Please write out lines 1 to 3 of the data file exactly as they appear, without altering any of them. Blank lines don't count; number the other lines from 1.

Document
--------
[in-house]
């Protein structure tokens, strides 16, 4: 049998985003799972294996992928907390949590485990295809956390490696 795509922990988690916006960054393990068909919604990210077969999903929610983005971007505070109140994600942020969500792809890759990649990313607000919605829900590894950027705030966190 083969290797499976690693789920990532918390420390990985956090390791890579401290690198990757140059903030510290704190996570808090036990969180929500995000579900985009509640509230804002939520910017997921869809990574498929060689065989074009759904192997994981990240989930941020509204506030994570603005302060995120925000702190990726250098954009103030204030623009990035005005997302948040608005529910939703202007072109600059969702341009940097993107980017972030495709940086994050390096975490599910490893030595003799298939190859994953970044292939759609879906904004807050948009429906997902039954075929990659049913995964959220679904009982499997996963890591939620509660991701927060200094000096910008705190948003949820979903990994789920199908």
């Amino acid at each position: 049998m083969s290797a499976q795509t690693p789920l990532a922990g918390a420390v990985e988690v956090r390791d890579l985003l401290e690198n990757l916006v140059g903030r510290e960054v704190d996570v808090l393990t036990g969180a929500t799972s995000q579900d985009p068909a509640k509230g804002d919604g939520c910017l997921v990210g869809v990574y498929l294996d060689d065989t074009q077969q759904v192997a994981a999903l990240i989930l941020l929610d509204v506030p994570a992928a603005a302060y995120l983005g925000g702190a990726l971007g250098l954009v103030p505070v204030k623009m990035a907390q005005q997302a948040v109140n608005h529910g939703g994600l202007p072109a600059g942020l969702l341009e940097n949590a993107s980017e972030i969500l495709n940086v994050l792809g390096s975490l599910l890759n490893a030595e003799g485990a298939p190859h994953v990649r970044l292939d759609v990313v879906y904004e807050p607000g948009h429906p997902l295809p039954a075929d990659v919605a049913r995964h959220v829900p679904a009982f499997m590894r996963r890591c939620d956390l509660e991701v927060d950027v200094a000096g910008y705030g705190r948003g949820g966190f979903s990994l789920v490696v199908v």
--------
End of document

[in-house]
């Protein structure tokens, strides 16, 4: 049998985003799972294996992928907390949590485990295809956390490696 795509922990988690916006960054393990068909919604990210077969999903929610983005971007505070109140994600942020969500792809890759990649990313607000919605829900590894950027705030966190 083969290797499976690693789920990532918390420390990985956090390791890579401290690198990757140059903030510290704190996570808090036990969180929500995000579900985009509640509230804002939520910017997921869809990574498929060689065989074009759904192997994981990240989930941020509204506030994570603005302060995120925000702190990726250098954009103030204030623009990035005005997302948040608005529910939703202007072109600059969702341009940097993107980017972030495709940086994050390096975490599910490893030595003799298939190859994953970044292939759609879906904004807050948009429906997902039954075929990659049913995964959220679904009982499997996963890591939620509660991701927060200094000096910008705190948003949820979903990994789920199908």
């Amino acid at each position: 049998m083969s290797a499976q795509t690693p789920l990532a922990g918390a420390v990985e988690v956090r390791d890579l985003l401290e690198n990757l916006v140059g903030r510290e960054v704190d996570v808090l393990t036990g969180a929500t799972s995000q579900d985009p068909a509640k509230g804002d919604g939520c910017l997921v990210g869809v990574y498929l294996d060689d065989t074009q077969q759904v192997a994981a999903l990240i989930l941020l929610d509204v506030p994570a992928a603005a302060y995120l983005g925000g702190a990726l971007g250098l954009v103030p505070v204030k623009m990035a907390q005005q997302a948040v109140n608005h529910g939703g994600l202007p072109a600059g942020l969702l341009e940097n949590a993107s980017e972030i969500l495709n940086v994050l792809g390096s975490l599910l890759n490893a030595e003799g485990a298939p190859h994953v990649r970044l292939d759609v990313v879906y904004e807050p607000g948009h429906p997902l295809p039954a075929d990659v919605a049913r995964h959220v829900p679904a009982f499997m590894r996963r890591c939620d956390l509660e991701v927060d950027v200094a000096g910008y705030g705190r948003g949820g966190f979903s990994l789920v490696v199908v």